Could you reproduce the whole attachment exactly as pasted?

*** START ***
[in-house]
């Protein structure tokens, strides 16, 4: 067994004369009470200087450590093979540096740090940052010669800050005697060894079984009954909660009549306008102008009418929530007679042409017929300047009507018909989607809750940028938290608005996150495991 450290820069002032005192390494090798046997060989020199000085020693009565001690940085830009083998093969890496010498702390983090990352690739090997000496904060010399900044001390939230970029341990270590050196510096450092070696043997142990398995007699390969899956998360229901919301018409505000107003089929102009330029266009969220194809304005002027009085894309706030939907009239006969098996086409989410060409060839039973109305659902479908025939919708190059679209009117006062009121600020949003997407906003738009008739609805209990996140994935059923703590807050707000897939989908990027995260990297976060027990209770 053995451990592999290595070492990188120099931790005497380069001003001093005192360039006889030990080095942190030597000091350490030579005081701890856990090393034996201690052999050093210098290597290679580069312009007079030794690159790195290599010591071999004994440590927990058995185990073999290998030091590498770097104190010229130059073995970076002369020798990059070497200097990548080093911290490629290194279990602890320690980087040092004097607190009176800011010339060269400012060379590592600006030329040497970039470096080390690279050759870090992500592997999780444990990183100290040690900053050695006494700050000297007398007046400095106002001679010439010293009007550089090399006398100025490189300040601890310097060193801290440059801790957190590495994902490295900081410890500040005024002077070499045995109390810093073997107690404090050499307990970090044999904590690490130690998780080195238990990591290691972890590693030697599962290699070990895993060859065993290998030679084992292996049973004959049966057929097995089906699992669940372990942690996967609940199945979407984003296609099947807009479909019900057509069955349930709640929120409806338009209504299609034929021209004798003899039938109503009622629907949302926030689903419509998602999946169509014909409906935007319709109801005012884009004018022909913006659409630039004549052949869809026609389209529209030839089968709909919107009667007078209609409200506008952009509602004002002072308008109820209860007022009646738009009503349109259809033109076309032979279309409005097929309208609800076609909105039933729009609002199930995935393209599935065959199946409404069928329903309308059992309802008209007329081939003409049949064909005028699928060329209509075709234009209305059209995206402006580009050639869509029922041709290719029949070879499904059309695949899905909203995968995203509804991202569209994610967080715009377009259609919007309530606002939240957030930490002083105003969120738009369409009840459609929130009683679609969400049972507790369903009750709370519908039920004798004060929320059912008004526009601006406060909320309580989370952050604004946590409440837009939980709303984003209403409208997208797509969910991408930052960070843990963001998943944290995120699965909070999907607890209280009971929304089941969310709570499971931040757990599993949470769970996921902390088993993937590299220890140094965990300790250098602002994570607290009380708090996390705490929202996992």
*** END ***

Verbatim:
[in-house]
């Protein structure tokens, strides 16, 4: 067994004369009470200087450590093979540096740090940052010669800050005697060894079984009954909660009549306008102008009418929530007679042409017929300047009507018909989607809750940028938290608005996150495991 450290820069002032005192390494090798046997060989020199000085020693009565001690940085830009083998093969890496010498702390983090990352690739090997000496904060010399900044001390939230970029341990270590050196510096450092070696043997142990398995007699390969899956998360229901919301018409505000107003089929102009330029266009969220194809304005002027009085894309706030939907009239006969098996086409989410060409060839039973109305659902479908025939919708190059679209009117006062009121600020949003997407906003738009008739609805209990996140994935059923703590807050707000897939989908990027995260990297976060027990209770 053995451990592999290595070492990188120099931790005497380069001003001093005192360039006889030990080095942190030597000091350490030579005081701890856990090393034996201690052999050093210098290597290679580069312009007079030794690159790195290599010591071999004994440590927990058995185990073999290998030091590498770097104190010229130059073995970076002369020798990059070497200097990548080093911290490629290194279990602890320690980087040092004097607190009176800011010339060269400012060379590592600006030329040497970039470096080390690279050759870090992500592997999780444990990183100290040690900053050695006494700050000297007398007046400095106002001679010439010293009007550089090399006398100025490189300040601890310097060193801290440059801790957190590495994902490295900081410890500040005024002077070499045995109390810093073997107690404090050499307990970090044999904590690490130690998780080195238990990591290691972890590693030697599962290699070990895993060859065993290998030679084992292996049973004959049966057929097995089906699992669940372990942690996967609940199945979407984003296609099947807009479909019900057509069955349930709640929120409806338009209504299609034929021209004798003899039938109503009622629907949302926030689903419509998602999946169509014909409906935007319709109801005012884009004018022909913006659409630039004549052949869809026609389209529209030839089968709909919107009667007078209609409200506008952009509602004002002072308008109820209860007022009646738009009503349109259809033109076309032979279309409005097929309208609800076609909105039933729009609002199930995935393209599935065959199946409404069928329903309308059992309802008209007329081939003409049949064909005028699928060329209509075709234009209305059209995206402006580009050639869509029922041709290719029949070879499904059309695949899905909203995968995203509804991202569209994610967080715009377009259609919007309530606002939240957030930490002083105003969120738009369409009840459609929130009683679609969400049972507790369903009750709370519908039920004798004060929320059912008004526009601006406060909320309580989370952050604004946590409440837009939980709303984003209403409208997208797509969910991408930052960070843990963001998943944290995120699965909070999907607890209280009971929304089941969310709570499971931040757990599993949470769970996921902390088993993937590299220890140094965990300790250098602002994570607290009380708090996390705490929202996992």